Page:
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  1. Today
  2. Here is a fun problem. Where did these sand deposits come from both on the front and the side of a massive chimney column of a 70's brick ranch? The column rises from the ground up through it all, has a rectangular and a square clay flue, one for a gas furnace vent, another for a fireplace that was fitted later with gaslogs. Column up top lacks a cricket, as modern codes would require, but I could see no roof leaking around the column perimeter despite the really sloppy flashing. House has been unoccupied for an unknown time, no disclosure available. My thinking is that the sheer mass of this column's faces has resulted, in a wetter than average year, in moisture migration towards the ground, that pushed this sand out of the mortar joints.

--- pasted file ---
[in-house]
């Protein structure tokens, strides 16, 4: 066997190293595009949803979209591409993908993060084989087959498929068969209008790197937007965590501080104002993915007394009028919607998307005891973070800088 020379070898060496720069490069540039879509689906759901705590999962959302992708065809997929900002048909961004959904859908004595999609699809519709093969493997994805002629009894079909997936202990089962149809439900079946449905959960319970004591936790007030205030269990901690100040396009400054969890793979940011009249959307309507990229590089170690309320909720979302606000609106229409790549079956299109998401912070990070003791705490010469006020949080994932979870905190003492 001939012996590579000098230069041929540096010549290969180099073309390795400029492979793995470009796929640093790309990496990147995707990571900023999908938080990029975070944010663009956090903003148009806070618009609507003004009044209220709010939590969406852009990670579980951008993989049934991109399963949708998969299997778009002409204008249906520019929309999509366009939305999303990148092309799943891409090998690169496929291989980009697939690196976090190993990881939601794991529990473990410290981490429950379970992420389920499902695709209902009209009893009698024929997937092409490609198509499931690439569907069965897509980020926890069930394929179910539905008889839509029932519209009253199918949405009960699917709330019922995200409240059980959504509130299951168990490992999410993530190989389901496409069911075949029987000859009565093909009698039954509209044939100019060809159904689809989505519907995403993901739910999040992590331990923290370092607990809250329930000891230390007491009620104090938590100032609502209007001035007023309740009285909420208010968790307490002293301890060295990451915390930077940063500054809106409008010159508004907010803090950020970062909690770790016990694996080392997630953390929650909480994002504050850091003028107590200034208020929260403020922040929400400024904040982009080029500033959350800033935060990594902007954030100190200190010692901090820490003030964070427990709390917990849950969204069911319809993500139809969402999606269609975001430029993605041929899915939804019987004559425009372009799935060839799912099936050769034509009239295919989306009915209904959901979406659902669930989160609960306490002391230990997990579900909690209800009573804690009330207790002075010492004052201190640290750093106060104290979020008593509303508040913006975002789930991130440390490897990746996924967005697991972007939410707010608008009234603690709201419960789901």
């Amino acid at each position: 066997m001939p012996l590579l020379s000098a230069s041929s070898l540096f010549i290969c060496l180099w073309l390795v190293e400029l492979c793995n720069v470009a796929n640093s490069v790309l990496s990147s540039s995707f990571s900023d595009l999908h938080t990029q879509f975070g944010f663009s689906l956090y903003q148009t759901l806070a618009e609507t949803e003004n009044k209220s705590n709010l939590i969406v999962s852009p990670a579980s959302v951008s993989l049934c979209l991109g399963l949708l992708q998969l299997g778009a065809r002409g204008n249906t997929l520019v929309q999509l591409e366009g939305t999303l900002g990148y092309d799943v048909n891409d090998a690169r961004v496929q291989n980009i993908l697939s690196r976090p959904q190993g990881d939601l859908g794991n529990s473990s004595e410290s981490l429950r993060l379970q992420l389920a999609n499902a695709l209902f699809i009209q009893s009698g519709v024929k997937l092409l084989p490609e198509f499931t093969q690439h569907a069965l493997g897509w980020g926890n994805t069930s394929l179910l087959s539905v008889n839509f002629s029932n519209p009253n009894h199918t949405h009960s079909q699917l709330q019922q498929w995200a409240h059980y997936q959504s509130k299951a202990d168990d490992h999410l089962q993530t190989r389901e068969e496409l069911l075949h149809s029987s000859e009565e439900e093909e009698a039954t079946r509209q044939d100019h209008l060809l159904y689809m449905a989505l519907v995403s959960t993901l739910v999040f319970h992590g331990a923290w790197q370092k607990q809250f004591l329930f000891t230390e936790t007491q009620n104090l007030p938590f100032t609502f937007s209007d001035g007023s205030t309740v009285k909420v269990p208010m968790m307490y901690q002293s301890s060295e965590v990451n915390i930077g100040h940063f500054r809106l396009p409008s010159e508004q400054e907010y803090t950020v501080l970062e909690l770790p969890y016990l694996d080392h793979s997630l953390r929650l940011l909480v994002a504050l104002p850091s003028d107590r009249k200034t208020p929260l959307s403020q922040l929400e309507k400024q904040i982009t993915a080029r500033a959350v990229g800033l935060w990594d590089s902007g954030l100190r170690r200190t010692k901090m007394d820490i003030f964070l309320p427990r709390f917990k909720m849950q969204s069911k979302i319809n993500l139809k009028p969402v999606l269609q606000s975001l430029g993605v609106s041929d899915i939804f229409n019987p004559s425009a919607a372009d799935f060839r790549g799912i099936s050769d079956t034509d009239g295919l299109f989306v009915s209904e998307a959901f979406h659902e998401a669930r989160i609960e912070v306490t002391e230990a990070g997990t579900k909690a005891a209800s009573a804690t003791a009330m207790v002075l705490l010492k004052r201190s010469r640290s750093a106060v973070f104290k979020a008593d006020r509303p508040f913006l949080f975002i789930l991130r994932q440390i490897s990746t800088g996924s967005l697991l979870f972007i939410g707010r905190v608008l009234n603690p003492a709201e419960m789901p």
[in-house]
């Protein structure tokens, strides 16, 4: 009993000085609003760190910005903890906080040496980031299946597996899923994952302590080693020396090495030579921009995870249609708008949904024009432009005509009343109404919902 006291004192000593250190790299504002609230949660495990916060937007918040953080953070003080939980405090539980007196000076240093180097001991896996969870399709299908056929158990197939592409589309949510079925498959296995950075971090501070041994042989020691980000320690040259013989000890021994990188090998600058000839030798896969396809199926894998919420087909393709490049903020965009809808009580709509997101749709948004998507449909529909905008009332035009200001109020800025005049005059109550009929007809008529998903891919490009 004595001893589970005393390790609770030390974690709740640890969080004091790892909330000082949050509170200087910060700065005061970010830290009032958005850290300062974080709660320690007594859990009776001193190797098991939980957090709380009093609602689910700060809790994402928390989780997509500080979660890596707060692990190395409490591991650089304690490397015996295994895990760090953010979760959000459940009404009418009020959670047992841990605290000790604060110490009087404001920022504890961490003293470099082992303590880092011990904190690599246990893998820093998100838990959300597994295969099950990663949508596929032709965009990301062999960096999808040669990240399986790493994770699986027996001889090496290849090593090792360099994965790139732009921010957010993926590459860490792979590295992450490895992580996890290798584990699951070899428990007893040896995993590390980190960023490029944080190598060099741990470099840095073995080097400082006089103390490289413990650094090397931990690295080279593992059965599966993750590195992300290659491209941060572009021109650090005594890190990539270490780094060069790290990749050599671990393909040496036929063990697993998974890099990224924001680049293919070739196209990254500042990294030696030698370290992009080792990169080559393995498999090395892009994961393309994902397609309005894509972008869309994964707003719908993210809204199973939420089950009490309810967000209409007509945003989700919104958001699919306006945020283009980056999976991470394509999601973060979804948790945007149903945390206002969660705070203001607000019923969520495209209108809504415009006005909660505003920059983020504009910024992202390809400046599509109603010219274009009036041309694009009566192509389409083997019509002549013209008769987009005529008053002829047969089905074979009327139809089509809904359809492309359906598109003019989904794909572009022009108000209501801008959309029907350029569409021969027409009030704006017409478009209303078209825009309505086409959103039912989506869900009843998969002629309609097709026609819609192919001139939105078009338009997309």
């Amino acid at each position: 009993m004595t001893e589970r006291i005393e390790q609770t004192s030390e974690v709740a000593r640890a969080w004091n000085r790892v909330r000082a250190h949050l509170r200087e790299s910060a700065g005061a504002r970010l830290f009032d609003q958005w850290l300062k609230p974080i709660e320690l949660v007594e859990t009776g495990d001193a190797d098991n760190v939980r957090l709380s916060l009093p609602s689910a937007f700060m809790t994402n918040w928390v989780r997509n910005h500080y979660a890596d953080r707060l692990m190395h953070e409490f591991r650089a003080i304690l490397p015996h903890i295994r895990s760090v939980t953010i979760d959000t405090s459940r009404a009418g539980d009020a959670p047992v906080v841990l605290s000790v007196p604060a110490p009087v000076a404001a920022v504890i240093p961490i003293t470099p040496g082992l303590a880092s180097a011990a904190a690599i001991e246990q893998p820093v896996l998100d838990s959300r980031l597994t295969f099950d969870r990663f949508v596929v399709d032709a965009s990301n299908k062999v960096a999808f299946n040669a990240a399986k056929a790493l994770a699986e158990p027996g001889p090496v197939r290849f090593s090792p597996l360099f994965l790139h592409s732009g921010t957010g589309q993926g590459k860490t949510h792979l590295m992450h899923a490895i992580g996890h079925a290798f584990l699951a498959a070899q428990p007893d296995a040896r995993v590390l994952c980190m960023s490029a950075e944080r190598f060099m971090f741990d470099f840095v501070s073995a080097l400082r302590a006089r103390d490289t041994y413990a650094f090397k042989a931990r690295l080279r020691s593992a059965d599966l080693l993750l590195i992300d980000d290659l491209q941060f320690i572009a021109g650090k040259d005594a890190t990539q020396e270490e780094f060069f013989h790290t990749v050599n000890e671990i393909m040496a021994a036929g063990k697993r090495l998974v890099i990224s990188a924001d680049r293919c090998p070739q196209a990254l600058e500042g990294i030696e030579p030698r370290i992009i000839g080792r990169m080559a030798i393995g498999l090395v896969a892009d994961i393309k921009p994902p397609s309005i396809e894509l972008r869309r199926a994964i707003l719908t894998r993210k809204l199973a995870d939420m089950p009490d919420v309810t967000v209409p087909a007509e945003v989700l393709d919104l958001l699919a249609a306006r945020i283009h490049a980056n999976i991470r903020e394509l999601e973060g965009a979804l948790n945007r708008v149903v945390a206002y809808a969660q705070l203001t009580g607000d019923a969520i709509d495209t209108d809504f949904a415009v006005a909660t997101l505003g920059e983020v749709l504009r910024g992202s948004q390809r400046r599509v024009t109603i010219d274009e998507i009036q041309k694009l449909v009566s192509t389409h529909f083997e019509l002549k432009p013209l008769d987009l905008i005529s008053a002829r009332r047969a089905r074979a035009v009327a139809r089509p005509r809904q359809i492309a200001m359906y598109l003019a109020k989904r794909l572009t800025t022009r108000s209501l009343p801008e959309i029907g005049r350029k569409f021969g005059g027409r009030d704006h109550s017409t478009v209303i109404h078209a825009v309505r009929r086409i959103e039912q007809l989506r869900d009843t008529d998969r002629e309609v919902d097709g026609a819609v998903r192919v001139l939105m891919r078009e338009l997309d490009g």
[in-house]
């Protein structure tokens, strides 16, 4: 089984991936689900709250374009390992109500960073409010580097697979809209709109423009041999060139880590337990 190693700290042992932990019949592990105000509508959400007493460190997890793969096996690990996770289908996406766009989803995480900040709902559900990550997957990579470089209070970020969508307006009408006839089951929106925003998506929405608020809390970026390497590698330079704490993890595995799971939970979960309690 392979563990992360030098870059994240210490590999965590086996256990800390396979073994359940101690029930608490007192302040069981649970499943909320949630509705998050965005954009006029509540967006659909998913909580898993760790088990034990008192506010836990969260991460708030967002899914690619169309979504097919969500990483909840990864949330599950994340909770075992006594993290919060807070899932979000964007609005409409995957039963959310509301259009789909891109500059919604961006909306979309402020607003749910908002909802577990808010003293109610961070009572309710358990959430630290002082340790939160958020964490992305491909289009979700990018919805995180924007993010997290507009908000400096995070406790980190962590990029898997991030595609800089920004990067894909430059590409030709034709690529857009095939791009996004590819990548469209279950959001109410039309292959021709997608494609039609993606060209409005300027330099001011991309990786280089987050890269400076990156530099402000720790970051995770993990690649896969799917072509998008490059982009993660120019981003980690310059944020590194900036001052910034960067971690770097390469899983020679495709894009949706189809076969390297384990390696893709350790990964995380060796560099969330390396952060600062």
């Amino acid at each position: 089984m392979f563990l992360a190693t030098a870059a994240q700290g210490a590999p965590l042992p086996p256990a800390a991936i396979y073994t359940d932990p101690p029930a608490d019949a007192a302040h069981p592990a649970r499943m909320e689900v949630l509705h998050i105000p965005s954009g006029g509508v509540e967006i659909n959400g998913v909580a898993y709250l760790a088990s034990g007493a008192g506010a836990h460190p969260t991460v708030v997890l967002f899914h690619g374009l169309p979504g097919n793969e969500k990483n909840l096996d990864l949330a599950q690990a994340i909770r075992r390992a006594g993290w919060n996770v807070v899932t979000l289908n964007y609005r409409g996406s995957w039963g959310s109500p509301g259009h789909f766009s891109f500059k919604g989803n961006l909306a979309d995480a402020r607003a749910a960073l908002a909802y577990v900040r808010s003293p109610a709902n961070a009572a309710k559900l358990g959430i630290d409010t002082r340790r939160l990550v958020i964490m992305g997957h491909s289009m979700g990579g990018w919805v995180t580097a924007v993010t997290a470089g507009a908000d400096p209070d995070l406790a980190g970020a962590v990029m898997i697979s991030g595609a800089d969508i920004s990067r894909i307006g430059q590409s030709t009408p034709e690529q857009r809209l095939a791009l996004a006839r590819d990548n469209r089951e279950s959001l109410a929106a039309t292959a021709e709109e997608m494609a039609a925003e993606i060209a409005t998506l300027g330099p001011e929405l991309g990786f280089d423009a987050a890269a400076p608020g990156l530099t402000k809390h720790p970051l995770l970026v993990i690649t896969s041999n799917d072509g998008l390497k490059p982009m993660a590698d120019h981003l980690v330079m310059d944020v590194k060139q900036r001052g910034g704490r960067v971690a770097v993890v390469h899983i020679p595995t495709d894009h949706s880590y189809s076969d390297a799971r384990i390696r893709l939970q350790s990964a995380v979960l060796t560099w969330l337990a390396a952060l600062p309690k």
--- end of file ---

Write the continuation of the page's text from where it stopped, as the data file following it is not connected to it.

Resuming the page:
3. Yesterday